At the beginning of the COVID-19 pandemic, medical laboratories immediately experienced a decline in testing volume. And, while the test volumes are inching upward as labs find their footing in the new pandemic environment, the rate of recovery is slower than anticipated. This slow recovery can be attributed to many things, some of which include:
- Hospitals are resuming elective surgeries, but not all elective surgeries are laboratory intensive.
- Medical practices are resuming patient appointments, but the volumes are well below pre-COVID-19 levels.
- Many patients are experiencing a loss of income due to job eliminations, business closures or furloughs. They may have lost their health insurance coverage or are unable to cover the out-of-pocket expenses related to the primary care needs for their families.
These trends impact greatly the ability of any hospital laboratory to maintain and control capacity, personnel, costs and quality management systems. It is reasonable to expect the post-COVID-19 trends to continue for the duration of 2020 and extend into 2021.
Clearly, if you can develop a strategy where capabilities and timeliness are maintained or improved, while costs decrease, isn’t now the time for laboratory and hospital leaders to embrace such a course of action?
How to prepare for more COVID-19 testing
Without a doubt, hospital laboratories were unprepared for the COVID-19 pandemic. The CDC developed and released a SARS-Cov-2 coronavirus test, but it failed to perform when evaluated by state public health laboratories. No hospital laboratory had an FDA-approved test for the virus. As a result, the ability for credible diagnostic testing was delayed significantly. The testing void was filled by many commercial in vitro diagnostic test manufacturers not all of which have marketed reliable products.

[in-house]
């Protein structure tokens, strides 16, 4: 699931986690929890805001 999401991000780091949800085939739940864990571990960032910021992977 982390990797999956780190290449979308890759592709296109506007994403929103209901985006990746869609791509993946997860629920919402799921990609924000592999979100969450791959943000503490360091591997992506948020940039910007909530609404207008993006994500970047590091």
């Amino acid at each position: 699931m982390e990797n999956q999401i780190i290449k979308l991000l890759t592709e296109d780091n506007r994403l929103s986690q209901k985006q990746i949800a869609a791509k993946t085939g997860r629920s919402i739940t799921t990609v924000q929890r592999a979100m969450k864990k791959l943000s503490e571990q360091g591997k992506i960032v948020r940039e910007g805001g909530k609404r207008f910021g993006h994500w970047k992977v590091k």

While the available data on SARS-Cov-2 testing are not as reliable as science prefers, it is realistic to think that the SARS-Cov-2 coronavirus infection is different than seasonal flu, SARS, and MERS; it is highly infectious and appears to have no seasonal cycle. As a result, laboratory executives need to address how to better position their laboratories’ capabilities and capacities for the COVID-19 years. Four actions that support this transition are:
- Add COVID-19 tests to the laboratory test menu. This action serves to increase volume and revenue but must be tempered against the acquisition of new and costly instrumentation. If a laboratory lacks the technology to add COVID-19 testing to an existing high throughput platform, it should not purchase new automated capacity. Rather, it should strategically contract with an independent laboratory to perform the COVID-19 assays. Remember, none of the available COVID-19 tests have been approved by the FDA. All currently available COVID-19 tests are operating under FDA Emergency Use Authorizations (EUA), and once the public health emergency (PHE) declaration is lifted, the tests may not be available for medical use.